Issue 31 – April 2009


Where's My Flying Car? The Future of Personal Aviation

It's 2009. Where's my jet-pack, my car-plane hybrid? Where are all of those neat vehicles that science fiction promised? Actually they are already here, along with things that no science fiction writer forecast. Aviation pioneers around the world are working hard to bring us the vehicles of the future. Some of them you can even buy, though getting permission to fly them around may be harder. Here is a quick glimpse of what the future looks like today.


Jet-packs are the best-loved and least practical of all science fiction gadgets. Usually they are more noise than propulsion, but the new Martin Jet Pack has finally broken through the technical ceiling. Their packs can last up to a half-hour of flight time, which is more than double the previous record. This allows them to reach a height of 500 feet or travel 31.5 miles (one or the other, not both). Early jet packs also ran on explosive rocket fuel, but the Martin uses ordinary gasoline.

If you order a Martin you can expect to wait at least a year for delivery, but there is no license required and training comes with purchase. You do have to be over 5'5” and under 250 pounds to use it. Alone the machine weights 250 pounds, without the recommended parachute. It costs as much as a luxury car, but it is fun, if you like loud and a little rough. I've been told the steering is tricky so practice someplace empty before trying a city.

Could you fly to work using it? That's the biggest problem with things that take a long time to get to market: regulations can get there before you. You can't use a jet pack in many cities without getting a lot of permits. You need to check on noise ordinances and specific rules for jet-packs. If those aren't an issue, make sure you have a crew of at least three standing by to help you haul the jetpack someplace safe after landing. Hopefully they'll be adding a trailer or hauling system soon. Don't forget the earplugs; it's still really loud, as the video makes clear. You'll need concrete or tarmac to take off and land on.

Flying boats

There have been many plane/ boat crosses in the history of aviation, dating right back to the time of the Wright brothers. Most amphibious planes are hard to get into due to their seat height, and many can't take off from solid ground. The ICON is making waves. It can take off from land or water and its wings fold so it can go into the optional trailer. It runs on regular gas and has an MP3 player dock and water-proof leather seats. It can pull a water-skier, although they haven't found a volunteer yet.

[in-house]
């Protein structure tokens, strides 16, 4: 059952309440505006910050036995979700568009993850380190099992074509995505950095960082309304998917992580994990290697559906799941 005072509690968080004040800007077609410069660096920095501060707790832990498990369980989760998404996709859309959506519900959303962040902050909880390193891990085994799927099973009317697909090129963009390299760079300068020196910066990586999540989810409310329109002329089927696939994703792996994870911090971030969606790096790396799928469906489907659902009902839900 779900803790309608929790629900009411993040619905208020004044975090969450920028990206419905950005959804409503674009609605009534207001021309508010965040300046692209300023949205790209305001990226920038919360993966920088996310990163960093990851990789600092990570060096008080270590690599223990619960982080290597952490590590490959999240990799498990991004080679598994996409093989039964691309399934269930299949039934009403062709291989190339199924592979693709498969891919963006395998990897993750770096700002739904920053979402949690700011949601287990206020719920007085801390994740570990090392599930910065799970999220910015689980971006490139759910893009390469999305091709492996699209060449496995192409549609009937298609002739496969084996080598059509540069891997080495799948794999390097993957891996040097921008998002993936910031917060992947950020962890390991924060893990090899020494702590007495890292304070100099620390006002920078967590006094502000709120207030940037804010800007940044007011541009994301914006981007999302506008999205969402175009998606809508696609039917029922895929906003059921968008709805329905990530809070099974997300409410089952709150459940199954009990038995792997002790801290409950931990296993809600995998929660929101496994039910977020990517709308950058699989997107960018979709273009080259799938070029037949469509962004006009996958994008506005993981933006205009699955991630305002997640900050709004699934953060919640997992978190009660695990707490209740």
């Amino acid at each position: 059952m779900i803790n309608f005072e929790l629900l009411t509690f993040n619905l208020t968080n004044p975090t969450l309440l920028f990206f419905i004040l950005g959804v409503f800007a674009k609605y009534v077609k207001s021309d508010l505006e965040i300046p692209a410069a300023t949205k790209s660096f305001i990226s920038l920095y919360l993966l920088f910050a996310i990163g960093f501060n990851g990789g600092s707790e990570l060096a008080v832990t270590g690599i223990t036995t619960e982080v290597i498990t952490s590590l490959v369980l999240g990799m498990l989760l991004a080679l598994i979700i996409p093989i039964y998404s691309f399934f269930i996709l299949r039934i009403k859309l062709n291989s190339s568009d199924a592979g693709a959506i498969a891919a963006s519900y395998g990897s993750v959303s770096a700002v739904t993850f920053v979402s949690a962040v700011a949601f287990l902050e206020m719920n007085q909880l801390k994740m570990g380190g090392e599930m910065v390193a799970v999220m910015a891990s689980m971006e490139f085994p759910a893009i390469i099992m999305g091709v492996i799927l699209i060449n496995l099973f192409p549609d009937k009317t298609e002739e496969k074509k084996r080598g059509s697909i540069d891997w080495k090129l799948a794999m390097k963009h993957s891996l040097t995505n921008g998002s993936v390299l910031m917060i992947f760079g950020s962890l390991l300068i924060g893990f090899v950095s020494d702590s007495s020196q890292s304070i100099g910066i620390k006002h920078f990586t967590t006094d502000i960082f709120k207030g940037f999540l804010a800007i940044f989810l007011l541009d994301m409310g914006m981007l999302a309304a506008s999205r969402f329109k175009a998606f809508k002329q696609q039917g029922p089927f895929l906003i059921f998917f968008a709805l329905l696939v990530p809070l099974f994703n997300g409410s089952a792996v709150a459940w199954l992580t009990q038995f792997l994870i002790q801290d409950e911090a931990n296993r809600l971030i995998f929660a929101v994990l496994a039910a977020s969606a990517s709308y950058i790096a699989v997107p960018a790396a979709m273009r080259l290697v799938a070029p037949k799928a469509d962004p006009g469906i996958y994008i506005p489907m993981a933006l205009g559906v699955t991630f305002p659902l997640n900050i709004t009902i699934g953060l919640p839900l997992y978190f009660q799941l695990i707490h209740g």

This is the perfect vehicle for people who can't afford both a new plane and a new boat, though it does require a pilot's license. It costs $139,000, and if you order now you should get it by 2010. You can't use it to get to work unless you work on the waterfront, but you can fish from the pivoting pilot's seat. And you can take off from any river without filing a flight plan, as long as you're not landing at an airport.

Flying cars

The Terrafugia Transition is the best-known of the new car-plane hybrids being developed. It is said to have begun life as a research paper at MIT. They solved the puzzle of crossing an airplane and a car by making a plane that can turn into a barely street legal ground vehicle. The wings fold alongside the cabin. It can reach 65 miles per hour, and gets 30 mpg, on the ground. It also runs on regular gas, which is a good thing as aviation fuel is running at $5.50 an Imperial Litre. As a plane it has a range of 460 miles. One of the avaible options is a built-in plane sized parachute, which is a common option in new planes.

If you order a Transition now, hopefully you will get it by 2010. There were a lot of advance orders. It requires a standard sport pilot's license and a driver's license. The latter is probably harder to get, although it takes twenty hours of training to get the pilot's license and that can cost up to $3,000. A Transition costs $200,000 with the first $100,000 up front. You could drive it to work.

A little aside here about licenses: it is easier to fly a plane than drive a car. The US Government recognizes this. You must be sixteen to legally learn to drive a car; pilot's licenses start (with restrictions) at 12, with a full license available at 17.

There is said to be another roadable airplane in development, the Cara Vellair Roadable Aircraft. They have booked a space at EAAirVenture for August of this year, but they are staying silent on the web. The Martin JetPack, Icon and many other innovative vehicles have debuted at that show in other years.


The Moller Skycar is another interesting vehicle in development. It is a motorcycle/ helicopter cross. Helicopters and motorcycles both require extra licensing and extra skill. Airplane pilots half joke that, “Helicopters are spare parts flying in formation.” Combining the two most hazardous methods of transportation into one seems like asking for trouble. Also they have been working on it since 2003 without going into production. Don't hold your breath.

If this thing takes off, you could take it to work and take off from an empty parking lot. I wouldn't try either of these things, but you could.

Somewhat less risky is the motorcycle/autogyro combo from Holland: the PAL-V. This has a range of 340 miles, runs on ordinary gas and has a top speed of 125 miles per hour on land or air.  It will be able to take off in a 30x100 meter space. The manufacturers are urging the Dutch government to scatter launch pads around various Dutch cities. It requires both licenses. Expect it in 2010, or maybe a year or two later. It looks very cool: exactly like you saw on the covers of the old pulps right down to the red and black paint job. If it ever goes into production you could drive it to work.